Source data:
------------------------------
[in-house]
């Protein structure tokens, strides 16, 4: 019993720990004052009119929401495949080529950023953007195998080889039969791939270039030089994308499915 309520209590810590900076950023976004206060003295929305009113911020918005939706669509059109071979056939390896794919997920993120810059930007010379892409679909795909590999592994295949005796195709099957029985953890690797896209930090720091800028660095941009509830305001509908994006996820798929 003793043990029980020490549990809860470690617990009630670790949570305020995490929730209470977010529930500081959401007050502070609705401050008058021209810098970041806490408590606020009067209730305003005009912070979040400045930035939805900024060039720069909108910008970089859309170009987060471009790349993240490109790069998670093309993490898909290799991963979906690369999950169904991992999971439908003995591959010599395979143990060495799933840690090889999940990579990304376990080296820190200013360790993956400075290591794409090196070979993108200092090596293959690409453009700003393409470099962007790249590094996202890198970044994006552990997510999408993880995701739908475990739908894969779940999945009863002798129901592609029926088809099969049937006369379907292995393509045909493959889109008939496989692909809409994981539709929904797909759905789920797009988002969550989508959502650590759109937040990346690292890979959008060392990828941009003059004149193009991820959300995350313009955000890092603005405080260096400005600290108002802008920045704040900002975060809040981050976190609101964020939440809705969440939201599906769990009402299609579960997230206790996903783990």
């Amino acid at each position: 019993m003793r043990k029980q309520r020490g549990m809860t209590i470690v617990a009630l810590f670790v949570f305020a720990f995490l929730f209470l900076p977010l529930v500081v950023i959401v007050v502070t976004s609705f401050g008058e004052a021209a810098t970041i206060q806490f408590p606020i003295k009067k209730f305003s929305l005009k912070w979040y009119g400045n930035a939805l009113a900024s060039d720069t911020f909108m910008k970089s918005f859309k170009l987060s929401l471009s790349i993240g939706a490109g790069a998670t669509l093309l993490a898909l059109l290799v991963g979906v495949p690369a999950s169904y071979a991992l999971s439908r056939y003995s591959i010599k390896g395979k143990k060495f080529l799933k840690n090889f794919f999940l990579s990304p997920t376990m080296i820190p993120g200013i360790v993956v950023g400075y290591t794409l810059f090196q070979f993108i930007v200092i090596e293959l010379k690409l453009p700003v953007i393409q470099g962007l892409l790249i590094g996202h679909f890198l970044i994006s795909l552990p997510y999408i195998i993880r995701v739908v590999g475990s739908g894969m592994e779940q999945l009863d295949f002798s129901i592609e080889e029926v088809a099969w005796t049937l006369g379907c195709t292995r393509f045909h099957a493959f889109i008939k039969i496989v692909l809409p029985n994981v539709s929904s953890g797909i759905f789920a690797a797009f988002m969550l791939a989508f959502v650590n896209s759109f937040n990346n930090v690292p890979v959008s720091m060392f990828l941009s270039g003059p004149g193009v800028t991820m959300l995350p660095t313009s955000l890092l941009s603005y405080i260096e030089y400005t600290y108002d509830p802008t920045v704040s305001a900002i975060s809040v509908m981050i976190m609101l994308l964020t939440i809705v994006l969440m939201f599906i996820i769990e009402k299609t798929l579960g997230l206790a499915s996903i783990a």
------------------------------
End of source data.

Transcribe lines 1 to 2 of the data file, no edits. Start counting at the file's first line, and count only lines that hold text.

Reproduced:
[in-house]
């Protein structure tokens, strides 16, 4: 019993720990004052009119929401495949080529950023953007195998080889039969791939270039030089994308499915 309520209590810590900076950023976004206060003295929305009113911020918005939706669509059109071979056939390896794919997920993120810059930007010379892409679909795909590999592994295949005796195709099957029985953890690797896209930090720091800028660095941009509830305001509908994006996820798929 003793043990029980020490549990809860470690617990009630670790949570305020995490929730209470977010529930500081959401007050502070609705401050008058021209810098970041806490408590606020009067209730305003005009912070979040400045930035939805900024060039720069909108910008970089859309170009987060471009790349993240490109790069998670093309993490898909290799991963979906690369999950169904991992999971439908003995591959010599395979143990060495799933840690090889999940990579990304376990080296820190200013360790993956400075290591794409090196070979993108200092090596293959690409453009700003393409470099962007790249590094996202890198970044994006552990997510999408993880995701739908475990739908894969779940999945009863002798129901592609029926088809099969049937006369379907292995393509045909493959889109008939496989692909809409994981539709929904797909759905789920797009988002969550989508959502650590759109937040990346690292890979959008060392990828941009003059004149193009991820959300995350313009955000890092603005405080260096400005600290108002802008920045704040900002975060809040981050976190609101964020939440809705969440939201599906769990009402299609579960997230206790996903783990």